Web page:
It’s been a year since Curiosity landed on Mars, in what The New York Times called “a flawless, triumphant technological tour de force,” and since then the rover has been sending back astounding images and data. You’ve probably seen the weirdly familiar Martian mountain ranges, the rover tracks and the famous selfie, and if you haven’t, log on to mars.jpl.nasa/msl (for Mars Science Laboratory, its more prosaic name) for a bonanza of pictures and information. 


I have a special place in my heart for Curiosity. Back in fall 2011, on a visit to JPL, I had the opportunity to stand in the visitors’ gallery above the shop during its final stages of preparation for a Nov. 26 launch. It was a scene I’ll never forget. In this sterile environment, scientists, engineers and technicians in white bunny suits appeared to move soundlessly around the rover, adjusting here, tightening there, with such care, precision and delicacy that it seemed to be choreographed and in slow motion. When I fully grasped the reality that this little Mini Cooper-sized craft was going to Mars — let me say it again, to Mars — I was, I confess, a little verklempt.  


That moment provided the thematic inspiration for the 2014 AxS Festival. In just a few weeks, opening on Sept. 19 and running through Oct. 5, 19 presenting organizations will offer an extraordinary array of exhibitions, performances, play readings, talks, screenings and other activities that explore the nexus of artistic and scientific curiosity, those essential strands of Pasadena’s DNA.


You won’t want to miss two marquee events presented by the Pasadena Arts Council (PAC), the festival producer. At the corner of Colorado and Orange Grove boulevards, in a change of pace from parade bleachers, you will see the elegant dome shapes of the SPHAERAE, an inflatable temporary pavilion designed by Dutch architect Cocky Eek. In it, PAC will feature immersive art/science/technology experiences from a roster of local and international artists. Laser lights scanning the surface of soap bubbles create the vivid prismatic effects of “10,000 Peacock Feathers in Foaming Acid.” Actual data from the Curiosity rover inspires “SOL PATH,” a concerto for solo viola, percussion and soundscape developed in residency at JPL. Sonic pilots navigate across breathtaking expanses of the sun and moon in “Solunaris.” These and 27 other presentations at the SPHAERAE will launch you into profound dimensions of art/science collaboration.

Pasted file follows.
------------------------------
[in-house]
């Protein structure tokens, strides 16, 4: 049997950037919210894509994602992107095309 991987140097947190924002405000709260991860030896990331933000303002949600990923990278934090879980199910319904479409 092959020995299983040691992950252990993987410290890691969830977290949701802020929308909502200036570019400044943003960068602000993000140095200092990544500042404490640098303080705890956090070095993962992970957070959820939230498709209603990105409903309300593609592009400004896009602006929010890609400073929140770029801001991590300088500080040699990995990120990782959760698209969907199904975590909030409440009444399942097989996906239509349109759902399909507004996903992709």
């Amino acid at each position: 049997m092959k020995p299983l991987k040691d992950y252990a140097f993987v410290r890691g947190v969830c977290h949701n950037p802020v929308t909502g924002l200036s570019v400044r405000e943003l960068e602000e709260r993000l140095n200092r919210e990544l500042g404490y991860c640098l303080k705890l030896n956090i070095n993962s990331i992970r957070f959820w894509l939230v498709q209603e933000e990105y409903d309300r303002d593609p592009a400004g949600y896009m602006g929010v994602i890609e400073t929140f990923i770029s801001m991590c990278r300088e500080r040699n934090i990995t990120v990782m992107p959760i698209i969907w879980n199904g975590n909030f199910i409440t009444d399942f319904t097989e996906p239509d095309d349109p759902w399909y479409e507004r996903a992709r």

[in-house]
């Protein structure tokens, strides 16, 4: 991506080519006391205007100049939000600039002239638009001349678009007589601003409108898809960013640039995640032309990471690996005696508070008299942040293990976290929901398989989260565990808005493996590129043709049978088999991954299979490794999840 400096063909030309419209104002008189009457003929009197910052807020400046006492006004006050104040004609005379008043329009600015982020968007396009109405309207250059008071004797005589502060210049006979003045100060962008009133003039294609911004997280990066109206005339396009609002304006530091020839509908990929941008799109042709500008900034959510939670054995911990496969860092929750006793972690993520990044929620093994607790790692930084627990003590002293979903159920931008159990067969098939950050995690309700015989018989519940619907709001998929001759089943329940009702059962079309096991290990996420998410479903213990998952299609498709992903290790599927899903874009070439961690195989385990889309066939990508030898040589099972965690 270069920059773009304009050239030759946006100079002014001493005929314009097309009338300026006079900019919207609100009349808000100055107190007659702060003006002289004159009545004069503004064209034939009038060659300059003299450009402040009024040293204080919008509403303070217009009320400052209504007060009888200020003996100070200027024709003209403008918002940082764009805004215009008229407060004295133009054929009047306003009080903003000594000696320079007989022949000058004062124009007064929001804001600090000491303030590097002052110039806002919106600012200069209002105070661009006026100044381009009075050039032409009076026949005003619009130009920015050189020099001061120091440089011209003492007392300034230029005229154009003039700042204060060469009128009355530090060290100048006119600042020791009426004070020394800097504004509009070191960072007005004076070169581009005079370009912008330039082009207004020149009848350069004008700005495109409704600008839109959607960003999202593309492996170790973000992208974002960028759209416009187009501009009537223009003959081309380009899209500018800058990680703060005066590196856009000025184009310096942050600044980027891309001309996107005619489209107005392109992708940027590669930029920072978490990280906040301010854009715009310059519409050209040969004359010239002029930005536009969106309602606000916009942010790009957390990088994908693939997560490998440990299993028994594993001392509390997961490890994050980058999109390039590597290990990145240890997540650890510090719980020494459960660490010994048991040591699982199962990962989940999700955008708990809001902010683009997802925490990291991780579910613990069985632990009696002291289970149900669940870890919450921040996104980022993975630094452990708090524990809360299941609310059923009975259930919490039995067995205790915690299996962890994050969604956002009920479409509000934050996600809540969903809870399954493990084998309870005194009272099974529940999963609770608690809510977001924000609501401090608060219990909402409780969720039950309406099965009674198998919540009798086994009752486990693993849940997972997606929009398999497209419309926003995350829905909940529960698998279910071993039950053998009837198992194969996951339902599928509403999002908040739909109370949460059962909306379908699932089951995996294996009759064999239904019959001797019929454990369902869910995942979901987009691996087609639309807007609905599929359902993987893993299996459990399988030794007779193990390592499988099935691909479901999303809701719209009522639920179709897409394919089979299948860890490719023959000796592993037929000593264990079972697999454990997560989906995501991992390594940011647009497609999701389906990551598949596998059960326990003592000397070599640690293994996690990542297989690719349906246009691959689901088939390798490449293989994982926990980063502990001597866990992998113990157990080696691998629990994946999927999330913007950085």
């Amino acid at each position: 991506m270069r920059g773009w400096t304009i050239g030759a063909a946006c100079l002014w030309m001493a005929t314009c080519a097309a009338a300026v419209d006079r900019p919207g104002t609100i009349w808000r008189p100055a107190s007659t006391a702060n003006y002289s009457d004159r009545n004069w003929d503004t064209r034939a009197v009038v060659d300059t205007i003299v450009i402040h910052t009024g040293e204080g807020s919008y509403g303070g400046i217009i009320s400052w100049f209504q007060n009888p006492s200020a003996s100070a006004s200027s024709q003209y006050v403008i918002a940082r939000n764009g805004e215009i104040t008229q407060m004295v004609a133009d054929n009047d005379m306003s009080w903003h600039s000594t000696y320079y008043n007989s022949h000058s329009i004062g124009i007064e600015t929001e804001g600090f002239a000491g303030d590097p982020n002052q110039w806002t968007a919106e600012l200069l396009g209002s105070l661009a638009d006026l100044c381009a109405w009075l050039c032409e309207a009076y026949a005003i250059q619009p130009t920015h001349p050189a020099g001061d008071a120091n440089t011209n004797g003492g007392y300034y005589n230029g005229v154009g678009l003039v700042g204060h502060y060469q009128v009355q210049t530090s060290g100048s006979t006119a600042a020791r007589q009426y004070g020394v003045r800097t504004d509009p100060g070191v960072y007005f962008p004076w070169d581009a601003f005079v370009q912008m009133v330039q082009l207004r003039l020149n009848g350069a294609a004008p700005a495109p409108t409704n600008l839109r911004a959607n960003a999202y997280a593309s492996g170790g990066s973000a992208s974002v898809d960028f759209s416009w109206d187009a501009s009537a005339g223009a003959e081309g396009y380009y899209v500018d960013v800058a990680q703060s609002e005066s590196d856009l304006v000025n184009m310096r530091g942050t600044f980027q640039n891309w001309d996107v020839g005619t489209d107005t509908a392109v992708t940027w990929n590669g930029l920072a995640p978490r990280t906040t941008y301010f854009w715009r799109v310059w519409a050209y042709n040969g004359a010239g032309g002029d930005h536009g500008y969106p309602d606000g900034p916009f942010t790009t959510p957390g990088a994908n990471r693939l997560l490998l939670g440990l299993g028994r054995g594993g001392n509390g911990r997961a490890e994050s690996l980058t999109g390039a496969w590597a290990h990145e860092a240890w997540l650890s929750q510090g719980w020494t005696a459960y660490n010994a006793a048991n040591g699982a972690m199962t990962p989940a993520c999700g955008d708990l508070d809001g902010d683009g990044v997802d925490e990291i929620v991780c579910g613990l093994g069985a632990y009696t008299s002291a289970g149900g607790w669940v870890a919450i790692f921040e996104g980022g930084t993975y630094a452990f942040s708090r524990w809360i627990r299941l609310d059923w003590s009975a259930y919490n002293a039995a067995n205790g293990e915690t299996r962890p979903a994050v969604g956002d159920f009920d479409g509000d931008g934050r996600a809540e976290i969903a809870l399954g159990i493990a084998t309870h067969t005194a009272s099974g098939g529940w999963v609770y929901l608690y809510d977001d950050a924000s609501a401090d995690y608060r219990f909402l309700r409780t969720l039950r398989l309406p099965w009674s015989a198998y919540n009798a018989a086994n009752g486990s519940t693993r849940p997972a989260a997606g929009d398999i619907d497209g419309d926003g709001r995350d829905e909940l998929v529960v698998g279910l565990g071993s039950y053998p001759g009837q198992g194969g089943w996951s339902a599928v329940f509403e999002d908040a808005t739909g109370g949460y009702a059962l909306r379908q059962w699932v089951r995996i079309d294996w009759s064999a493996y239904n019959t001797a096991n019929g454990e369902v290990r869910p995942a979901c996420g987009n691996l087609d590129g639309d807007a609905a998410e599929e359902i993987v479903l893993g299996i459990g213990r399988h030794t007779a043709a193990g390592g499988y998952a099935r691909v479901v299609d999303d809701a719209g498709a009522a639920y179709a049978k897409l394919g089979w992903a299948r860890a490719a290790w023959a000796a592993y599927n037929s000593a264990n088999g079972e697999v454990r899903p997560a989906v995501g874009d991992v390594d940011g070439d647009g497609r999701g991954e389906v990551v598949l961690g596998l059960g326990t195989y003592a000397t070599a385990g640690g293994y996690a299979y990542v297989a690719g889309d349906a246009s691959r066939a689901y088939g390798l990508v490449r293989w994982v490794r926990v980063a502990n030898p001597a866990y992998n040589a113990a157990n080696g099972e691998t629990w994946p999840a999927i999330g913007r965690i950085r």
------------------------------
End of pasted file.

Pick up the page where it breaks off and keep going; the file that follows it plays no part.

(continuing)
Just a half-mile away at the venerable Gamble House, wunderkind Mark Allen will channel the unique gifts of Machine Project oh-so-carefully through our Craftsman masterpiece to create experimental tours and dances, group naps, operatic bird beaks, séances, videos, architectural lawn furniture and a secret Swiss-Japanese fusion restaurant — all to reveal the history and visual ideas behind the Gamble House in subtle and not-so-subtle ways. Complementing these live events will be works by notable California artists in juxtaposition with 1909 aesthetics, as well as workshops (paper-cutting, edible arts & crafts, embroidering in architecture, and more) which stream the contemporary Maker Movement right alongside the Arts & Crafts Movement. Did I mention the two-story puppet?


And that’s in addition to exhibitions at the Williamson Gallery at Art Center, Descanso Gardens’ Sturt Haaga Gallery and Shumei Hall, activities at Kidspace, performances by Pasadena Master Chorale and Pasadena Pro Musica, and play readings by About Productions at the Pasadena Playhouse and at A Noise Within. MUSE/IQUE’S inimitable Rachael Worby will lead a late-night discussion about the science, structure and artistry of “Bach the Creator.” Carnegie Observatories, one of Pasadena’s best-kept (but not for long) science secrets is partnering with Pasadena Conservatory of Music for “An Evening of Pasadena-Inspired Astronomy and Music.” USC Pacific Asia Museum, Theatre at Caltech and KPCC are all on deck with more events to pique your curiosity.


Curiosity. It’s what drives artistic and scientific inquiry at all the places in Pasadena where creative minds are at work and at play. And this interplay between human curiosity, scientific investigation and artistic risk-taking reflects a cultural zeitgeist that not only defines Pasadena as the City of Art and Science, but also illuminates the richness, diversity and sheer innovation of human aspiration and achievement in the 21st century. 

So as darkness falls in the coming weeks, look for Mars in the southwest sky and as you ponder that ruddy dot 50 million miles away, think of Curiosity roving across the Gale Crater, tirelessly at work at the forefront of space science and representing the very best of what curious humans can accomplish.

Terry LeMoncheck is executive director of the Pasadena Arts Council. For more on AxS Festival 2014|CURIOSITY, visit